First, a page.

Bihar Election: Why EC has failed to curb money power in elections?, Bihar assembly election, bihar election news updates, Bihar news
- Category: Bihar Political News
- Last Updated on Friday, 12 June 2015 12:31
Bihar Election: Why EC has failed to curb money power in elections?
Ever since T N Seshan days the Election Commission has been talking about curbing money and muscle powers. To much extent it has succeeded in checking the muscle power, though at places voters are still terrorized and influenced through different means.
Booth grabbing has come down so is the poll day violence. But cases of defects in EVMs and allegations that they are being tampered are often made by various parties.
It is other thing that Maoists often trigger land mine blasts during this occasion.
As the display of muscle power is confined to the polling day it is relatively easy to check it by making proper security arrangements.
But what about money power, whose blatant misuse starts well before the Model Code of Conduct comes into effect. By advancing the date of their election campaign the parties cunningly circumvents any move to check the misuse of money power.
For example, in all practical purposes the ruling JD(U) launched its campaign on June 8 itself when the chief minister Nitish Kumar inaugurated “Bihar At 2025”. The Janata Dal (United) inducted Prashant Kishor, the brain behind the ‘’Chai Pe Charcha’. His team launched a media blitz with big hoardings of Nitish Kumar at various locations with catchy slogans like ‘Aage Badhta Rahe Bihar’, ‘Phir Ek Bar Nitish Kumar’ (Bihar continues to develop once again Nitish Kumar).
Similarly in 2014 Lok Sabha election the BJP under Narendra Modi carried out the most expensive election campaign ever in the history. It in fact launched the campaign well before the election dates were announced. But the Election Commission was helpless.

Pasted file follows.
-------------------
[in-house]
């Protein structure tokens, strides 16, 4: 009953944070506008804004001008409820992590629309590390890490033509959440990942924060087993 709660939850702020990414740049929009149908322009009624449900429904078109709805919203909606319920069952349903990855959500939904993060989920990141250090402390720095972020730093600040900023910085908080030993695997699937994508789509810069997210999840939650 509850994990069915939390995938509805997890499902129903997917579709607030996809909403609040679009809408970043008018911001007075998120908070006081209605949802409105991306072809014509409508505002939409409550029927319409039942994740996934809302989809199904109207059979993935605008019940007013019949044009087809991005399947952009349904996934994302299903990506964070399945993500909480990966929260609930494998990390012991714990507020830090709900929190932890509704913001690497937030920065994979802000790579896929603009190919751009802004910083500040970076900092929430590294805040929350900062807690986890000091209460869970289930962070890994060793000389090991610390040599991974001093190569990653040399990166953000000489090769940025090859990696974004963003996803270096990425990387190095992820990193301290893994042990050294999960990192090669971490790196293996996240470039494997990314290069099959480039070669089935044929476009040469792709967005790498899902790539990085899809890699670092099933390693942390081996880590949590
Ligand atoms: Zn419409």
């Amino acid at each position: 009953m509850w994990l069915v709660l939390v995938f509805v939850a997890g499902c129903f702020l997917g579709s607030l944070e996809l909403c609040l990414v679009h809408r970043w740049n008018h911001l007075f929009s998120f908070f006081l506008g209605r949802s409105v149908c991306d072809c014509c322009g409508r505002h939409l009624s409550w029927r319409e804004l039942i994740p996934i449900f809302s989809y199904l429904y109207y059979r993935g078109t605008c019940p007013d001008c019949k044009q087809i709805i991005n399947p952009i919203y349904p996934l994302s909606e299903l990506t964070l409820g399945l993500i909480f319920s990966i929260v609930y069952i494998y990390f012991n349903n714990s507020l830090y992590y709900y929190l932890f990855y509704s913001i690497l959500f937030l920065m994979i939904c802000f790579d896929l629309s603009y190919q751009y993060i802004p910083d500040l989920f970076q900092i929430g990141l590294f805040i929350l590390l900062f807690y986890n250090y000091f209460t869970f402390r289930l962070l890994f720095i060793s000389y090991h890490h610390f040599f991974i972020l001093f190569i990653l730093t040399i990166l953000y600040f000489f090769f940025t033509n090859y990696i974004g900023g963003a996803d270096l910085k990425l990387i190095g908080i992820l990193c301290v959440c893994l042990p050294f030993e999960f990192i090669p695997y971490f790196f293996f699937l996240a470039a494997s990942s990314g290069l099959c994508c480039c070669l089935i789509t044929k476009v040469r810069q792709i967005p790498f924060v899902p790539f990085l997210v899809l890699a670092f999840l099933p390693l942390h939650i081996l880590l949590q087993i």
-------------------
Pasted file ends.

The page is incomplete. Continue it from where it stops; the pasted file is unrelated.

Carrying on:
Thousands of crores were spent but nobody––neither the media nor the EC––dared to ask a question. Paid news flooded the market yet the Election Commission looked the other way round.
Our anchors, several of them self-appointed judges and custodians of democracy, seldom debated the issue as the organizations in which they are serving are the direct beneficiary of this lavish expenditure.The cosmetic action of the EC were simply meaningless.
The coming Assembly election in Bihar is heading for another electoral extravaganza. Nitish Kumar, who was no match to the BJP in the last Lok Sabha election, has adopted the same tricks to beat the BJP in its own turf.
But the past record suggests that the BJP has always outplayed its rival in spending moeney in the election. They have well-oiled propaganda machinery. Nitish always equates them with Hitler’s propaganda minister Goebbels, who would tell a lie hundred times to suggest that it is true.
If that is so why has Nitish adopted the same strategy? Nitish has worked with the BJP for 17 long years and has copied many of its tricks in the past too.
But the same strategy does not succeed twice. If Prashant Kishor style clicked last time will it work again in 2015 too?
Many political observers have doubt about it. They say that if Nitish-led alliance really wins the election again it would be more because of his party’s alliance with the RJD and not because of imitating BJP in the campaign style.
Though the recent media blitz of the JD(U) took the BJP by surprise its leaders are not going to sit down idly. They are putting their heads together to come up with their own campaign strategy.
But be it Narendra Modi or Nitish Kumar what they need to understand is that the high-profile election campaign has its own limitations. It does not click all the time.
Rajiv Gandhi took the help of an advertisement firm but was voted out in 1989. Yes, Modi won last year, but the Congress lost more because of the incumbency factor––though the propaganda too played its role. But the same propaganda did not work in the Delhi Assembly election earlier this year.
Modi himself campaigned. He pressed into service many of his cabinet ministers and party MPs. The saffron party took help of television channels and opinion polls. But nothing worked. There are many such examples.
What is more serious is that there is hardly anyone in the civil society to raise objection on the ever rising expenditure in election campaign and manifold increase in the budget of Election Commission.
Overuse of propaganda machinery is nothing but scientific rigging. The poor parties/candidates can not match the rich.